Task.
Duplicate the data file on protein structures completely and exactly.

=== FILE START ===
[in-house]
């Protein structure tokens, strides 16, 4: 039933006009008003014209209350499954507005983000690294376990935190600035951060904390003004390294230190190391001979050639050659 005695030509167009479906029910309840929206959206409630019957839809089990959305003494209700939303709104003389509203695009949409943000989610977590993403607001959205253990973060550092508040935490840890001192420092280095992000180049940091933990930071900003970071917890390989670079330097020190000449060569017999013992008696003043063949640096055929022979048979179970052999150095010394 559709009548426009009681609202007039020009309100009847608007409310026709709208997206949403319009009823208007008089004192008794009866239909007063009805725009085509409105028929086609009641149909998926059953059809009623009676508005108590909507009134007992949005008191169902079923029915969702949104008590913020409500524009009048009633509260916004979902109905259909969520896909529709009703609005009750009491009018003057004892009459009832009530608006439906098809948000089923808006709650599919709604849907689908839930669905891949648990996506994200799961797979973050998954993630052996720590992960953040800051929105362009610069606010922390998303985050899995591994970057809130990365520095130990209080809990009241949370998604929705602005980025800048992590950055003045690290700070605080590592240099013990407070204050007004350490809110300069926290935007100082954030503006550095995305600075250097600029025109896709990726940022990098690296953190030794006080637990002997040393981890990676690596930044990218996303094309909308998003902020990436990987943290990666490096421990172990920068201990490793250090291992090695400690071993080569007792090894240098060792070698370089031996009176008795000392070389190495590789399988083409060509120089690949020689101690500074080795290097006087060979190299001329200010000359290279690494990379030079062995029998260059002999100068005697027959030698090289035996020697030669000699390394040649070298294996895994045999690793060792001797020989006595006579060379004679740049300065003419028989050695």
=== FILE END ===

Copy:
[in-house]
């Protein structure tokens, strides 16, 4: 039933006009008003014209209350499954507005983000690294376990935190600035951060904390003004390294230190190391001979050639050659 005695030509167009479906029910309840929206959206409630019957839809089990959305003494209700939303709104003389509203695009949409943000989610977590993403607001959205253990973060550092508040935490840890001192420092280095992000180049940091933990930071900003970071917890390989670079330097020190000449060569017999013992008696003043063949640096055929022979048979179970052999150095010394 559709009548426009009681609202007039020009309100009847608007409310026709709208997206949403319009009823208007008089004192008794009866239909007063009805725009085509409105028929086609009641149909998926059953059809009623009676508005108590909507009134007992949005008191169902079923029915969702949104008590913020409500524009009048009633509260916004979902109905259909969520896909529709009703609005009750009491009018003057004892009459009832009530608006439906098809948000089923808006709650599919709604849907689908839930669905891949648990996506994200799961797979973050998954993630052996720590992960953040800051929105362009610069606010922390998303985050899995591994970057809130990365520095130990209080809990009241949370998604929705602005980025800048992590950055003045690290700070605080590592240099013990407070204050007004350490809110300069926290935007100082954030503006550095995305600075250097600029025109896709990726940022990098690296953190030794006080637990002997040393981890990676690596930044990218996303094309909308998003902020990436990987943290990666490096421990172990920068201990490793250090291992090695400690071993080569007792090894240098060792070698370089031996009176008795000392070389190495590789399988083409060509120089690949020689101690500074080795290097006087060979190299001329200010000359290279690494990379030079062995029998260059002999100068005697027959030698090289035996020697030669000699390394040649070298294996895994045999690793060792001797020989006595006579060379004679740049300065003419028989050695």